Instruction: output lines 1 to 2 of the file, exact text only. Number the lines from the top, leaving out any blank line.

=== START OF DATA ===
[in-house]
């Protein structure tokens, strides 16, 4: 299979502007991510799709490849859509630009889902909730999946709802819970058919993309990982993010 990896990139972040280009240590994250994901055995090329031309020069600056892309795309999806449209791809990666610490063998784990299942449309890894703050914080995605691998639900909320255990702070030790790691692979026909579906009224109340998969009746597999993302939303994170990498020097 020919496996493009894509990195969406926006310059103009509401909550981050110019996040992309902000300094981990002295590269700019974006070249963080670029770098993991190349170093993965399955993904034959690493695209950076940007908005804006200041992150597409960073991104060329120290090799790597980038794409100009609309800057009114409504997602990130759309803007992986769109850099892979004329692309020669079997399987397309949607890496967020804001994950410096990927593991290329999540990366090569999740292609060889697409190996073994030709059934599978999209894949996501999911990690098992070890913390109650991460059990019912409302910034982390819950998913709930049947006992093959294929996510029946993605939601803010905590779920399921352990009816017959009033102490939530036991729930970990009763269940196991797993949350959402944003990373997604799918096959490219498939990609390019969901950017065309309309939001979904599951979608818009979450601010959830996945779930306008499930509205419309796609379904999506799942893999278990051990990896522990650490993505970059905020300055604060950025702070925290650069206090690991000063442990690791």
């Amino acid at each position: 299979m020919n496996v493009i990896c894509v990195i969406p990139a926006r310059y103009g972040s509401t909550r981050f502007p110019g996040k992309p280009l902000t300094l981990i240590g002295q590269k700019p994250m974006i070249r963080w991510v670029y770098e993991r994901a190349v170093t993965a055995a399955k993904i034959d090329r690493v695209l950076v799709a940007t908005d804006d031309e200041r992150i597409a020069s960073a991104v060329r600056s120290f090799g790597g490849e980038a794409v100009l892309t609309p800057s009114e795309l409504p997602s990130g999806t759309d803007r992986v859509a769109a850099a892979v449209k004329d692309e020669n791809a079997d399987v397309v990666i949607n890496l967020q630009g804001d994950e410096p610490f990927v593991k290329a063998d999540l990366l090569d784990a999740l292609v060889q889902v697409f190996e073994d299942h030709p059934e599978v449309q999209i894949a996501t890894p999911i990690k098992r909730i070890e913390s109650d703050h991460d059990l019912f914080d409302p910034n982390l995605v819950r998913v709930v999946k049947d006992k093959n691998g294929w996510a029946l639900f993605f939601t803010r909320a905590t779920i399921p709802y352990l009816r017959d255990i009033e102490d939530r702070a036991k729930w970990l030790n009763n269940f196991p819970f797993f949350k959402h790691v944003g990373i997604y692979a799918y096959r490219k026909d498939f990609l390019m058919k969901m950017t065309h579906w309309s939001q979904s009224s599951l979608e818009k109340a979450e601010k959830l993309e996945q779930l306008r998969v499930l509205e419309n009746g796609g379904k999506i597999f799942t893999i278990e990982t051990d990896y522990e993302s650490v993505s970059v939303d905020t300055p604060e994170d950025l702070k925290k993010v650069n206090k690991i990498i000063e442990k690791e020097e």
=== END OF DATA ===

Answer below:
[in-house]
């Protein structure tokens, strides 16, 4: 299979502007991510799709490849859509630009889902909730999946709802819970058919993309990982993010 990896990139972040280009240590994250994901055995090329031309020069600056892309795309999806449209791809990666610490063998784990299942449309890894703050914080995605691998639900909320255990702070030790790691692979026909579906009224109340998969009746597999993302939303994170990498020097 020919496996493009894509990195969406926006310059103009509401909550981050110019996040992309902000300094981990002295590269700019974006070249963080670029770098993991190349170093993965399955993904034959690493695209950076940007908005804006200041992150597409960073991104060329120290090799790597980038794409100009609309800057009114409504997602990130759309803007992986769109850099892979004329692309020669079997399987397309949607890496967020804001994950410096990927593991290329999540990366090569999740292609060889697409190996073994030709059934599978999209894949996501999911990690098992070890913390109650991460059990019912409302910034982390819950998913709930049947006992093959294929996510029946993605939601803010905590779920399921352990009816017959009033102490939530036991729930970990009763269940196991797993949350959402944003990373997604799918096959490219498939990609390019969901950017065309309309939001979904599951979608818009979450601010959830996945779930306008499930509205419309796609379904999506799942893999278990051990990896522990650490993505970059905020300055604060950025702070925290650069206090690991000063442990690791």